Mon, Mar 5 (HealthDay News) -- Infants and toddlers who snore or have other breathing issues while sleeping are more likely to develop behavioral problems by the age of 7, new research suggests.
Those issues can include hyperactivity and inattention, emotional problems such as anxiety and depression, conduct problems such as rule-breaking and aggressiveness and problems with peer relationships, researchers said. The study is published online March 5 and in the April print issue of Pediatrics.
The researchers assessed more than 11,000 children in England, who were followed for six years, beginning when the kids were 6 months old. Parents were asked about snoring, mouth breathing and witnessed apnea -- when a child takes abnormally long pauses in breathing during sleep -- at various points throughout infancy and childhood. Taken together, those symptoms are called sleep-disordered breathing.
Parents also filled out questionnaires about their child's behavior at the ages of 4 and 7.
Those who had the worst sleep-disordered breathing were almost twice as likely to have behavioral issues at age 7 as kids whose breathing was normal. Kids were considered to have behavioral issues if their parent's ratings were in the top 10 percent, relative to kids their age, for problem behaviors.
"Parents should pay close attention to their child's sleep, and if you think something is going on you should consult a pediatrician or a sleep specialist," said study author Karen Bonuck, a professor of family and social medicine at Albert Einstein College of Medicine of Yeshiva University in New York City.
The research showed only an association between sleep-disordered breathing and behavioral problems, not causality. However, there could be several reasons for the connection, Bonuck said.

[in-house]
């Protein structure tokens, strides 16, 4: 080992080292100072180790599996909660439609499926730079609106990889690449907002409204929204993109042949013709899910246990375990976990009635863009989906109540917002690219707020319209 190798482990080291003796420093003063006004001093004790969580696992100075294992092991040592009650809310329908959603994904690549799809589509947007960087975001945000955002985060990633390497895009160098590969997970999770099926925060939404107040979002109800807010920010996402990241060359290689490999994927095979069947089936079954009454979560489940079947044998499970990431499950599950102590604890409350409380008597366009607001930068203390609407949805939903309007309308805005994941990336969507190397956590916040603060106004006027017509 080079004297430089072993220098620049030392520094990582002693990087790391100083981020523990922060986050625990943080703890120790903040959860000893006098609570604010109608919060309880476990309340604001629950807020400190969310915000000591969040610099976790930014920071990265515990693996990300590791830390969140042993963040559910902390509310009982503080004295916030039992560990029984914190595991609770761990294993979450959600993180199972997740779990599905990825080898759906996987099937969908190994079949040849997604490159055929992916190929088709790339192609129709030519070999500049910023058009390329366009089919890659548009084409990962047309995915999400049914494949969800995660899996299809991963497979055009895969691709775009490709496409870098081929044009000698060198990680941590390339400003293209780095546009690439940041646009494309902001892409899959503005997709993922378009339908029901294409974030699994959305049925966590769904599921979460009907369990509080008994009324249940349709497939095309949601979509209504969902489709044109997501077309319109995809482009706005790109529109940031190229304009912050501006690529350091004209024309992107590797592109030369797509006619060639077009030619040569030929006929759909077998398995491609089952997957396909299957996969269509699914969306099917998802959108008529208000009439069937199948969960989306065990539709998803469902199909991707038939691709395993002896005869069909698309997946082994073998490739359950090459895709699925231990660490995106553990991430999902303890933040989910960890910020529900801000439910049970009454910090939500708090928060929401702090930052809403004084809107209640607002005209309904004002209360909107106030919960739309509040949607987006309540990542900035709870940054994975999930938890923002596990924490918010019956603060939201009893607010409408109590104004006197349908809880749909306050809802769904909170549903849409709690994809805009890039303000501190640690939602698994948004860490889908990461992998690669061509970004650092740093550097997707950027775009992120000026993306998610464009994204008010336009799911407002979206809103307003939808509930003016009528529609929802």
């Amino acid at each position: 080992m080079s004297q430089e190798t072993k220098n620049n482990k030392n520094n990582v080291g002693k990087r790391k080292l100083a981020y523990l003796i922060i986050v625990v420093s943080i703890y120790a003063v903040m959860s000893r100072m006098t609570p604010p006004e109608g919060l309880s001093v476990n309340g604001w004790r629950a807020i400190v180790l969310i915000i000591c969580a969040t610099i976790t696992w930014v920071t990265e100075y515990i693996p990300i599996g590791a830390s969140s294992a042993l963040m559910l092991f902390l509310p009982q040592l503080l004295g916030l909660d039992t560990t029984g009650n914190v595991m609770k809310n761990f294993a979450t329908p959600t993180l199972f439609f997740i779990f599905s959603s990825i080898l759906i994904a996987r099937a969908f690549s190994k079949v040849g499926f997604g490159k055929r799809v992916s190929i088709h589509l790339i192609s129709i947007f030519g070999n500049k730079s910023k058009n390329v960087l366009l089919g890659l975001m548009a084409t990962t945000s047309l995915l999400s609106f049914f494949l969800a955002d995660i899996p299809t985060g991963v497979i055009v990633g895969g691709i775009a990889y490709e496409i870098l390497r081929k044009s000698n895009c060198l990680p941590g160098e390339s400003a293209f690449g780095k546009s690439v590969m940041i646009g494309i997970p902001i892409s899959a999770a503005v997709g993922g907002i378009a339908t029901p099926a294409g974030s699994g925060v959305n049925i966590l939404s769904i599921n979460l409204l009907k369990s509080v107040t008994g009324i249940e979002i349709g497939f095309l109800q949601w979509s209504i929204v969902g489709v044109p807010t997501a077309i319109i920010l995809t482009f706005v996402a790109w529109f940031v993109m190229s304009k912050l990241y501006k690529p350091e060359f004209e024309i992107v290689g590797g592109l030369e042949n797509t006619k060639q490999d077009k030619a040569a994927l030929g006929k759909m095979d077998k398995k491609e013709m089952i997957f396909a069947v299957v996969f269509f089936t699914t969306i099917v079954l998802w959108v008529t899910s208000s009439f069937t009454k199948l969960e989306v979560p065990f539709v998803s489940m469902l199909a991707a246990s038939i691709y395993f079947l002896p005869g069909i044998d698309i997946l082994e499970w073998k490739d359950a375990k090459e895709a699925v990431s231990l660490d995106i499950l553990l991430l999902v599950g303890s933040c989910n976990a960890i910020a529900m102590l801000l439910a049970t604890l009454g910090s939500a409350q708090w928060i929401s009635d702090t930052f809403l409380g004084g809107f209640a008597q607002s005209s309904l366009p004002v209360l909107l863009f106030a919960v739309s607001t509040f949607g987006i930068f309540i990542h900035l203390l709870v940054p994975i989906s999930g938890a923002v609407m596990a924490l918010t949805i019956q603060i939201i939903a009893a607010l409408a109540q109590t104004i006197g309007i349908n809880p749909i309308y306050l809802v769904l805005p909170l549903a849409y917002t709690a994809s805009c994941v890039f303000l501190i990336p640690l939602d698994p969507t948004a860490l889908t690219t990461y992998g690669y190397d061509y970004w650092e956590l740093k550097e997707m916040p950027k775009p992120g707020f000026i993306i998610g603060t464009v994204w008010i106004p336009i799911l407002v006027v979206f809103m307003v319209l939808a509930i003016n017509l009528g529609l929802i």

By interfering with the quality of rest, sleep-disordered breathing leaves kids overtired. That may contribute to behavioral issues, such as being easily distracted, hyperactivity and irritability.
Previous research has also suggested that sleep-disordered breathing affects brain physiology via a lack of oxygen to the brain, carbon dioxide buildup and abnormal gas exchanges, Bonuck explained. For children, that may have a long-lasting impact. "We are sleeping to restore our brains, and sleep-disordered breathing interferes with that process," Bonuck explained. "For kids, these are critical periods in brain development."
Heidi Connolly, division chief for pediatric sleep medicine at University of Rochester Medical Center in New York, said the study adds to a growing body of research showing that snoring, mouth breathing and sleep apnea in children should be taken seriously. "These findings echo many of the other studies that show having sleep apnea and symptoms of snoring are bad for neurodevelopmental outcomes in children," Connolly said.
While snoring is a symptom of sleep apnea, it can have other causes, such as nasal allergies. Other studies suggest that even snoring alone, without apnea, can cause kids to do worse developmentally, she added. read more